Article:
Read More: Proof That Building Muscle Is A Must For Long-Term Health

For this reason, it’s not surprising that experts like Melissa Mitri, M.S., R.D., a dietitian specializing in weight loss, say that studies on GLP-1s and muscle health are inconsistent. “In a research review that evaluated over 25 studies, at least half of the studies showed 20 to 50 percent of weight loss achieved on GLP-1s was muscle loss, which is significant,” she points out. However, other studies, such as one from 2023, showed a lower percentage of muscle loss, with zero to 19 percent of total weight loss coming from muscle. 

According to Mitri, it’s not just GLP-1s’ recent origins that make research hard to interpret. “There are a lot of factors that may vary the amount of muscle mass lost, such as the type of GLP-1 used, the dose, other medications taken, amount of exercise, medical status, and more.” As such, there doesn’t seem to be a “typical” amount of muscle mass lost on these medications.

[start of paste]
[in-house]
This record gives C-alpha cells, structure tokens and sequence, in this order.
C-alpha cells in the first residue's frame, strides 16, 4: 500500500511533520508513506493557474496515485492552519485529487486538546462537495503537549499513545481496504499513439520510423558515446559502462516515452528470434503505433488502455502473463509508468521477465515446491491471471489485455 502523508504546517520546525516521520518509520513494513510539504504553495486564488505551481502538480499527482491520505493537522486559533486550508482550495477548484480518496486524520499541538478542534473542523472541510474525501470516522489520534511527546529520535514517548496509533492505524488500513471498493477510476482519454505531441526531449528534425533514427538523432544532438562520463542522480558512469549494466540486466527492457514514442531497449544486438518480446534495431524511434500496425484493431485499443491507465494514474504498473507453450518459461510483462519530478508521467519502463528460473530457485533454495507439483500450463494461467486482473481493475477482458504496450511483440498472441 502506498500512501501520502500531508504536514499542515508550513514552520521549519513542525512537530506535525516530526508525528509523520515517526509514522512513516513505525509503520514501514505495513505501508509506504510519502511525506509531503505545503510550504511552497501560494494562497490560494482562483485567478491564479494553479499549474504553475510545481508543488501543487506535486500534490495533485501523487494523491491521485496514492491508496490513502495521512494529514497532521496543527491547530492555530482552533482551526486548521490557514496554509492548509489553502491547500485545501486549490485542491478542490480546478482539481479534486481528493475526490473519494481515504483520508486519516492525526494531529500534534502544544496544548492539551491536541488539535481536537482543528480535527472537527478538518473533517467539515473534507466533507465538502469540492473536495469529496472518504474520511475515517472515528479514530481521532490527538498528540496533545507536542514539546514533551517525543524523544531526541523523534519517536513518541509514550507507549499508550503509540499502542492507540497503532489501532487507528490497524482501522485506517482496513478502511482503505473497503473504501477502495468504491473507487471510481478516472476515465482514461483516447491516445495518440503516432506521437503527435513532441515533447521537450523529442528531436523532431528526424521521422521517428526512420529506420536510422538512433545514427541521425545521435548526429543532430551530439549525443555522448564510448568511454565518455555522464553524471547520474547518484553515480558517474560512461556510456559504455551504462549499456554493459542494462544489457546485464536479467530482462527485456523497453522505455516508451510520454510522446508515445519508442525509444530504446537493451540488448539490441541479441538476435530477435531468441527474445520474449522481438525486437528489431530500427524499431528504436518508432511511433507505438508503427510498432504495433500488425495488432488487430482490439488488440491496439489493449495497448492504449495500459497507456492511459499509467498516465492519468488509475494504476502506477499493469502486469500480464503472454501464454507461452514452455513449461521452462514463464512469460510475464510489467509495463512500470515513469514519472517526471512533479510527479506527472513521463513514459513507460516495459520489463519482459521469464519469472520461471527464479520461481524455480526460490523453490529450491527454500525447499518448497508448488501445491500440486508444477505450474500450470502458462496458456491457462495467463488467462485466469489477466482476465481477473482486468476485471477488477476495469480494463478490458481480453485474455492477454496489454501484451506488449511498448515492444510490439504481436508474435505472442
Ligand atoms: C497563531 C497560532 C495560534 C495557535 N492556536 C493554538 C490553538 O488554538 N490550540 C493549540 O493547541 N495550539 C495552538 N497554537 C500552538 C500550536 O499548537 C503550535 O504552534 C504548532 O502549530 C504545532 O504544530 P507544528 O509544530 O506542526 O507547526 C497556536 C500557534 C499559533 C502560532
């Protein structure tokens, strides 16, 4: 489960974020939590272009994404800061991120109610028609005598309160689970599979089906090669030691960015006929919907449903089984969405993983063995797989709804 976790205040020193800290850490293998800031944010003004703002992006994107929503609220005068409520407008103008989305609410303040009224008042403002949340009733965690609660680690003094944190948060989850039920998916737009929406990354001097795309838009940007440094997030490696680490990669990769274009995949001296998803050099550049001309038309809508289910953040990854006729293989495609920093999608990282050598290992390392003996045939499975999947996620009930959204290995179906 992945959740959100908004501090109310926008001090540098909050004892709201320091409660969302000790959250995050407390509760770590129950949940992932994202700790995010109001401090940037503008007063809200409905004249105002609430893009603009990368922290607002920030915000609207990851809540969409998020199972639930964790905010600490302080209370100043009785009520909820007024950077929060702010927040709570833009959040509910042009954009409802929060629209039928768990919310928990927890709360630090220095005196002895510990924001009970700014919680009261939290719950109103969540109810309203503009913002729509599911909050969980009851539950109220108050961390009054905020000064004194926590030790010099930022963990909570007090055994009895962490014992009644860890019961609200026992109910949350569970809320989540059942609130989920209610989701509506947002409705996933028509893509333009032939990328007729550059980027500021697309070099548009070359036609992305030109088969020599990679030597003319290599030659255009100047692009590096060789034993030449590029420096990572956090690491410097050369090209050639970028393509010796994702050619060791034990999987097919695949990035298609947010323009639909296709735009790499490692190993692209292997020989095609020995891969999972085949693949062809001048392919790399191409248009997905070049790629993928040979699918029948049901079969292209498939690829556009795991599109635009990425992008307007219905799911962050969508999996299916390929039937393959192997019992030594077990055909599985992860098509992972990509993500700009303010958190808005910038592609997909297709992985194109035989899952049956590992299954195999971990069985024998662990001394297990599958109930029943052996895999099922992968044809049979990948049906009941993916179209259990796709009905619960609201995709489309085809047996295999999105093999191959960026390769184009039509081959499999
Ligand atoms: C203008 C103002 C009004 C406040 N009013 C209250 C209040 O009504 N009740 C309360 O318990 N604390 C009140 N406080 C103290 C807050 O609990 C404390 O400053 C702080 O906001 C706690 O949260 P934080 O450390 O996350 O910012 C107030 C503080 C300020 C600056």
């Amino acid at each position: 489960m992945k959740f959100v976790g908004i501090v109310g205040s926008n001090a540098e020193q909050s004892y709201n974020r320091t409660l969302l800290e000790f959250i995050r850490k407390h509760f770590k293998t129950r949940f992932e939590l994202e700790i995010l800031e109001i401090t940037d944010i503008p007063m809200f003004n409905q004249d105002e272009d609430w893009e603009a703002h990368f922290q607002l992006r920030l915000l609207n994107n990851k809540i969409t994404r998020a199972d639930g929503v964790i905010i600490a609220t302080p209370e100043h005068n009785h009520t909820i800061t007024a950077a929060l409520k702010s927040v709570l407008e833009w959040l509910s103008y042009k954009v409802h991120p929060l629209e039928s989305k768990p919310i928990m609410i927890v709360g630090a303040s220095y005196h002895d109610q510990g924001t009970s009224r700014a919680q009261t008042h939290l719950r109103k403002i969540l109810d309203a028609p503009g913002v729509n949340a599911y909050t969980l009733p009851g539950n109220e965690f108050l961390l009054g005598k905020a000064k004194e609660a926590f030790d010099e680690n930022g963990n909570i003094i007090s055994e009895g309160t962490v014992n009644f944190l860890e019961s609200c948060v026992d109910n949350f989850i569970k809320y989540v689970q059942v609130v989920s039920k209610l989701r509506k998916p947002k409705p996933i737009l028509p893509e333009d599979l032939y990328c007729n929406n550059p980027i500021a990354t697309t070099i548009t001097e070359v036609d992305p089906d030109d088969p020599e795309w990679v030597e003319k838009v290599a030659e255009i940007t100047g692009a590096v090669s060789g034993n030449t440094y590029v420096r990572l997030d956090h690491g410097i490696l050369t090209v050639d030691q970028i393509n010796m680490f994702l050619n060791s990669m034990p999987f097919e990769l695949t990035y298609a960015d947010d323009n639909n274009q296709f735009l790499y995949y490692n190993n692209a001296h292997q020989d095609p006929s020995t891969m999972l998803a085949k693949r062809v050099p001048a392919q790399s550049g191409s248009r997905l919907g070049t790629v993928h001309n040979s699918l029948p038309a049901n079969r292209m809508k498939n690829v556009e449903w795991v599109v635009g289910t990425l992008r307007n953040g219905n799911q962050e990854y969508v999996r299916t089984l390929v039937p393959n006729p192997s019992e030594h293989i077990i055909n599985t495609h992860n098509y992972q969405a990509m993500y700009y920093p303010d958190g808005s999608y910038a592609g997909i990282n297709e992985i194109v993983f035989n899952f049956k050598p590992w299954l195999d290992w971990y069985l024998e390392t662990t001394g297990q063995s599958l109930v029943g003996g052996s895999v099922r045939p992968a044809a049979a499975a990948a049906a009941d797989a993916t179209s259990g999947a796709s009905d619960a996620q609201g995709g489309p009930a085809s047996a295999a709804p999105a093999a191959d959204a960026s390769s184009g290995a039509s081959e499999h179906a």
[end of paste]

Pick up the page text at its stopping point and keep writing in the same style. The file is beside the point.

The same appears to be true for bone loss. “The jury is still out about the potential link between GLP-1 medications and increased fracture risk,” says interventional spine and sports medicine physician Dr. Yash Mehta, D.O., of the Virginia Spine Institute. “Some studies have shown that GLP-1 medications decrease bone health, while others have shown the opposite to be true, with increases in bone health.” Two different studies from 2021, for example, indicated that GLP-1s could cause either bone loss or bone growth under different circumstances and in different parts of the body. Future research may shed more light on exactly how much bone (if any) most people can expect to lose while on one of these medications.

Why GLP-1s Might Make You Lose Muscle and Bone